4. I'm looking for a new roach species to keep. I have dominoes and peppered roaches, plus a couple of death's head males in with the peppereds. What I'm looking for is a species that: Doesn't tend to be good at escaping (can't climb glass, can't or at least doesn't tend to fly straight upward) I could keep a decent colony of in a 2.5 or 5 gallon aquarium Will breed and behave normally in low 70-high 60 temps (my room is cold and I don't want to have yet another thing plugged in to keep them warm) Can basically be ignored aside from putting some food in once a week I have a backyard full of pecan leaves, so have easy access to hardwood leaves. We have cats, so I have cat food on hand. I also eat apples pretty frequently, and my bugs get the cores. Does anyone have any suggestions? I love the gyna species, but they're all far too escape-prone. I especially like wider or rounder roaches. The burrowing species are charming, but hard to watch- I'd prefer a species that's a little more surface-active, or at least can generally be found hiding under bark at the surface instead of being buried. I kinda like Arizona sand roaches. How does one keep those?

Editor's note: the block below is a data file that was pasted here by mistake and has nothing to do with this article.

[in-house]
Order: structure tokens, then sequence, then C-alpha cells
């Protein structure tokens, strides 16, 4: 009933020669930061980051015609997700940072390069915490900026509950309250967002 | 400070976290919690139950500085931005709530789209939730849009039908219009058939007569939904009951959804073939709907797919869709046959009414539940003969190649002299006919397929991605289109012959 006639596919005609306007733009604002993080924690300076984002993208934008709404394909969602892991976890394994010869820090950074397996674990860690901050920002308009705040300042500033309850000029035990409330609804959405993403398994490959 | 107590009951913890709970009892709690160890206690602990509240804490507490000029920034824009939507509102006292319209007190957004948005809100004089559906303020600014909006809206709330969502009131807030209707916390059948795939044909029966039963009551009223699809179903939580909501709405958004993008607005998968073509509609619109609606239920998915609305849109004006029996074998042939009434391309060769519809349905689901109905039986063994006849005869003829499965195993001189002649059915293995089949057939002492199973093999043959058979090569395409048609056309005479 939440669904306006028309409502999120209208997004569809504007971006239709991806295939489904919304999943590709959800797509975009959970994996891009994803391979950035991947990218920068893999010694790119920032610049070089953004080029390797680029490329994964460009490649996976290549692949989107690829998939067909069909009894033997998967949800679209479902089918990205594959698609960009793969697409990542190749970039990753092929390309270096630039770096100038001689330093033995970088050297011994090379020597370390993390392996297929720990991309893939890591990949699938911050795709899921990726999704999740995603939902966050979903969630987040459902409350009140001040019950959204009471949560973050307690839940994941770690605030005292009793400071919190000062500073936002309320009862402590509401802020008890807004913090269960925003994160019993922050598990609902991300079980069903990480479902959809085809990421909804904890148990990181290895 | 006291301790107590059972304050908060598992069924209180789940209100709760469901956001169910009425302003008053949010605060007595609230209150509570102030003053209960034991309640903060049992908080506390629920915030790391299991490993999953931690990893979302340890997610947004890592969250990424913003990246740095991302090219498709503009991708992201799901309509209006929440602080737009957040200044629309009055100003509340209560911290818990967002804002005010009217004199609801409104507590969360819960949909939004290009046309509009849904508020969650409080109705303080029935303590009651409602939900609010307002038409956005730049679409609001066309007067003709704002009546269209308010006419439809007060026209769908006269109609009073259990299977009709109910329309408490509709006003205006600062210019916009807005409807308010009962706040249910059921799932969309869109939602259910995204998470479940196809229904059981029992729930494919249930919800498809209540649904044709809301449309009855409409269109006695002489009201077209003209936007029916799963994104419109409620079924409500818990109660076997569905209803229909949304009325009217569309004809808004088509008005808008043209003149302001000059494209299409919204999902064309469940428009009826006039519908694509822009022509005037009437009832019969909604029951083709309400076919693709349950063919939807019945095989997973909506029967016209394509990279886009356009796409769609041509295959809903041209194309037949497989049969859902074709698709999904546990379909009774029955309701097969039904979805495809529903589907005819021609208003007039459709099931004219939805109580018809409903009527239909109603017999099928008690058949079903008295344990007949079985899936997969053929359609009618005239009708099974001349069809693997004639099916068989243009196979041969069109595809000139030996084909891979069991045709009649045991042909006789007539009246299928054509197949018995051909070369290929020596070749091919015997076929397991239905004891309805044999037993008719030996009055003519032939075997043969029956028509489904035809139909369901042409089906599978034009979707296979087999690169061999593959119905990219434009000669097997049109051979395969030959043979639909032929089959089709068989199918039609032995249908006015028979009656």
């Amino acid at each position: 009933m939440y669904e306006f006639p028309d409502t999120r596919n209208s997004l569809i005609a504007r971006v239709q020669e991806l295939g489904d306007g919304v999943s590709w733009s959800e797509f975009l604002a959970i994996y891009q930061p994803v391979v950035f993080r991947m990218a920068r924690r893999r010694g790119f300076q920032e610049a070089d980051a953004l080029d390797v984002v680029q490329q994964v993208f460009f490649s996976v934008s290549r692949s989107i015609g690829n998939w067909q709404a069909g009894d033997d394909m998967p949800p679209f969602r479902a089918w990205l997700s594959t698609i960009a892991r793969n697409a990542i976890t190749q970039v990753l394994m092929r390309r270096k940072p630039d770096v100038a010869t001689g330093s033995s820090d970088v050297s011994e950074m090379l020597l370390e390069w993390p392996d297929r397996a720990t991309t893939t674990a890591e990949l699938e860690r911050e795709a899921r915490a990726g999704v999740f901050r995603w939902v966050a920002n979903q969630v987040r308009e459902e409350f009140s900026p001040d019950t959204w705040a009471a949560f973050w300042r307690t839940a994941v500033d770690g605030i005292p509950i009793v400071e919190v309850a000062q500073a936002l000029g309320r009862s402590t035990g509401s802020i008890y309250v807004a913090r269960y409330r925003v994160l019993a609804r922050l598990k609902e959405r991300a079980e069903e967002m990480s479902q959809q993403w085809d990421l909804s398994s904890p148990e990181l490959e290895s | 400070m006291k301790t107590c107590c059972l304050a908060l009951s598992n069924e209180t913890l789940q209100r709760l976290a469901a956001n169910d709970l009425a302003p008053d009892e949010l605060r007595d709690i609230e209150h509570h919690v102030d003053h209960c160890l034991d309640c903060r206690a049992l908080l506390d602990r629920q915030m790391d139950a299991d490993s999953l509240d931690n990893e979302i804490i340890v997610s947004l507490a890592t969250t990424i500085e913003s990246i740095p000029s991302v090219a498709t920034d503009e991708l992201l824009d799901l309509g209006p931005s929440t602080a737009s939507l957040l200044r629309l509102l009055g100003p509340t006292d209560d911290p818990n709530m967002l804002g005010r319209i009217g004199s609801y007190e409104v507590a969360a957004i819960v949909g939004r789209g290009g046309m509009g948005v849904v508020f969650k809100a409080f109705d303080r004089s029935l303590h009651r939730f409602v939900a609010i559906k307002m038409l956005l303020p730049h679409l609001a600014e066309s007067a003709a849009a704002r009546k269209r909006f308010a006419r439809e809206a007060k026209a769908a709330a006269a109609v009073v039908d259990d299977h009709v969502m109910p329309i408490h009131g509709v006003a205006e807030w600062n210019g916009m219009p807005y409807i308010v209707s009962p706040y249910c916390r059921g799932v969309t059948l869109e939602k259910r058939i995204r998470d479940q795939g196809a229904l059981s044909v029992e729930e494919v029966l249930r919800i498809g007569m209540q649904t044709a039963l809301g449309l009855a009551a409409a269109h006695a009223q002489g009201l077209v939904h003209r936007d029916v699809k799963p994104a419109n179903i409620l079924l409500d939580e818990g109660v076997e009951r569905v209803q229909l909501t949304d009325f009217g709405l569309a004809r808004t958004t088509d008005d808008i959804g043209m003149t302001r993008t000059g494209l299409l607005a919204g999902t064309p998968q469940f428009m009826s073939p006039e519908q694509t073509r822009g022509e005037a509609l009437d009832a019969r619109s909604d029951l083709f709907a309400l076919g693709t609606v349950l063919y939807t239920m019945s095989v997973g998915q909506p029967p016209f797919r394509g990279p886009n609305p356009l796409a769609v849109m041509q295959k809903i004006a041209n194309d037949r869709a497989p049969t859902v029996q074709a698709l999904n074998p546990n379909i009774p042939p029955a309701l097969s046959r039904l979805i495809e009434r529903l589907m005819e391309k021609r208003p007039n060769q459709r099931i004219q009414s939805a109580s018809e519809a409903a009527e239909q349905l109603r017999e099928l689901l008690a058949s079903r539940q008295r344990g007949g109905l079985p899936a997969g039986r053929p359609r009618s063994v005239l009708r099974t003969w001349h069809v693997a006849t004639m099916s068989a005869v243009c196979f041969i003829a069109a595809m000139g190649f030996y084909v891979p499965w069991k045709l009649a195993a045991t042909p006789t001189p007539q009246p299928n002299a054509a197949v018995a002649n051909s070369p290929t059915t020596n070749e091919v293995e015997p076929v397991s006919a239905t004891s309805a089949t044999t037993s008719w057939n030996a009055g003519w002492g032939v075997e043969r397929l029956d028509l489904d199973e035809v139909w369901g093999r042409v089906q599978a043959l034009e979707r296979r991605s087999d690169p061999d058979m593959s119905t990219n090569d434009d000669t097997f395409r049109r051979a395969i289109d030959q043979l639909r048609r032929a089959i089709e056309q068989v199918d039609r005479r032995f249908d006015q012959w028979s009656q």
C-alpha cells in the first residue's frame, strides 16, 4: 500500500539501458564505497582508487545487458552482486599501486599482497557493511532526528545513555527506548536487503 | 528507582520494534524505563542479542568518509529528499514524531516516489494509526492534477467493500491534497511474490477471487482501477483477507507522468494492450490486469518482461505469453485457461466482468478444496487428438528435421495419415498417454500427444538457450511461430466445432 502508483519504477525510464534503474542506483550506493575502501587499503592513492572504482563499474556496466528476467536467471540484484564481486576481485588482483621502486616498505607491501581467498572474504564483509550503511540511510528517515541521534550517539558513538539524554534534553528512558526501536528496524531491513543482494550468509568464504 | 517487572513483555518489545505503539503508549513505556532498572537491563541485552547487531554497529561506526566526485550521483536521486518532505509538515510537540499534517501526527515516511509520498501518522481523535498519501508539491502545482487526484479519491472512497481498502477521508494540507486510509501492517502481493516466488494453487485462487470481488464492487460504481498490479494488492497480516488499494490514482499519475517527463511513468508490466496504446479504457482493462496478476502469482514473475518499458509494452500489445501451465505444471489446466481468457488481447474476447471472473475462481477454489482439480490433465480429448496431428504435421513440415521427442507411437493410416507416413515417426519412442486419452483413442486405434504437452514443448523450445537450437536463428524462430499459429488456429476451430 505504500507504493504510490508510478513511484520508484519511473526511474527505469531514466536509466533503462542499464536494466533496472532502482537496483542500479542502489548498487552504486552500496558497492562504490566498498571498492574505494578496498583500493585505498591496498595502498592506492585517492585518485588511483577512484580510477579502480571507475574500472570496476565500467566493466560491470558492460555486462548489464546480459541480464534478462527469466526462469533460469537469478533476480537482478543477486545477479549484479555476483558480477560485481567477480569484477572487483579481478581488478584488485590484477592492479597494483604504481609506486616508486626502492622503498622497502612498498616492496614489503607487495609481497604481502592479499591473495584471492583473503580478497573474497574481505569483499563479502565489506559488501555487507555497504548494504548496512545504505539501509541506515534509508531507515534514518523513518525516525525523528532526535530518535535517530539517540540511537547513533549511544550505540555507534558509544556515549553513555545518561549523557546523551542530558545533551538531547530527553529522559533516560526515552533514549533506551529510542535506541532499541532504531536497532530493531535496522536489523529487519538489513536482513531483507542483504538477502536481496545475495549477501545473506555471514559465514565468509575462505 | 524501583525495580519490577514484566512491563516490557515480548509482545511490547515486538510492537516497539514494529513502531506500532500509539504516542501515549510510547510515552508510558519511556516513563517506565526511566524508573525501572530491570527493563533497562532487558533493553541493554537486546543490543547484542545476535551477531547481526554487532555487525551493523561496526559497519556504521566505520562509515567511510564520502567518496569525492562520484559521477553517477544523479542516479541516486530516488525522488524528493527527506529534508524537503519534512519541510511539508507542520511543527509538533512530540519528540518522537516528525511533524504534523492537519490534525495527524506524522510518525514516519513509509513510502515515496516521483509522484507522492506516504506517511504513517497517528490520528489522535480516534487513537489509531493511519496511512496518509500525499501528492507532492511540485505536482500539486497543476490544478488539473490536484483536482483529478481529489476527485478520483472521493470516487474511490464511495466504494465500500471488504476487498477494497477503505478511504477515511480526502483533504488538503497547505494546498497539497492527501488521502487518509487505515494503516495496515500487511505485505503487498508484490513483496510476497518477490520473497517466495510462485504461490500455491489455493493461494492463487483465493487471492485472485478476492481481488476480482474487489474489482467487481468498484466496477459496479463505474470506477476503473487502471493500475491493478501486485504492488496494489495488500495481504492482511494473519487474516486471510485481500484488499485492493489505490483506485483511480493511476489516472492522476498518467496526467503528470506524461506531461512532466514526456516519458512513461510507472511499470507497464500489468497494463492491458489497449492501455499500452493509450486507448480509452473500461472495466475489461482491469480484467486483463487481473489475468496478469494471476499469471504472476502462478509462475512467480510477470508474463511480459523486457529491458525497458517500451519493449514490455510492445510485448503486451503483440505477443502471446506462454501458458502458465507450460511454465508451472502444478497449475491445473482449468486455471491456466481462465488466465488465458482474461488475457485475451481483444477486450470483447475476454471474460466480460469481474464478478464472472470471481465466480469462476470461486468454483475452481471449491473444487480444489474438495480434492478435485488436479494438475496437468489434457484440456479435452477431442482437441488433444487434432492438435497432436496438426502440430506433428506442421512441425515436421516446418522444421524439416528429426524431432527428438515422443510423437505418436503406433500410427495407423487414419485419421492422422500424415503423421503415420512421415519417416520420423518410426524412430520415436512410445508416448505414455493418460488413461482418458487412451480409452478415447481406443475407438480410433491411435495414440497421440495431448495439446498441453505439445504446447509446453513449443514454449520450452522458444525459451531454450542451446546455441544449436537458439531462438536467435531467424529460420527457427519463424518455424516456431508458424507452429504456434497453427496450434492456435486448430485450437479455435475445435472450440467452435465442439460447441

5. I've only had vulgare identified. I don't remember seeing any others in the area? We have what I think are powder blue isopods, also. They're called "sowbugs" locally, and are a lot less common. Flat, relatively soft-bodied, bluish-grey isopods that can't roll up and have a pair of antennae-like appendages on their hind end. They run a lot faster than the Armadillidium. I haven't seen any in awhile or I'd post some pictures. I did look up isopod sightings in my area on an app called INaturalist, which I suggest checking out. All the sightings (and I looked at something like a hundred) were either A. vulgare or the sowbugs.
  6. And they're definitely not from terribly different populations. I brought some in from outside a year or so ago, those bred in a terrarium, and then I moved a piece of that terrarium's hardscape into my domino roach enclosure. From there, some got into my peppered roach pen. They're all descended from something like 50 individuals, if not fewer.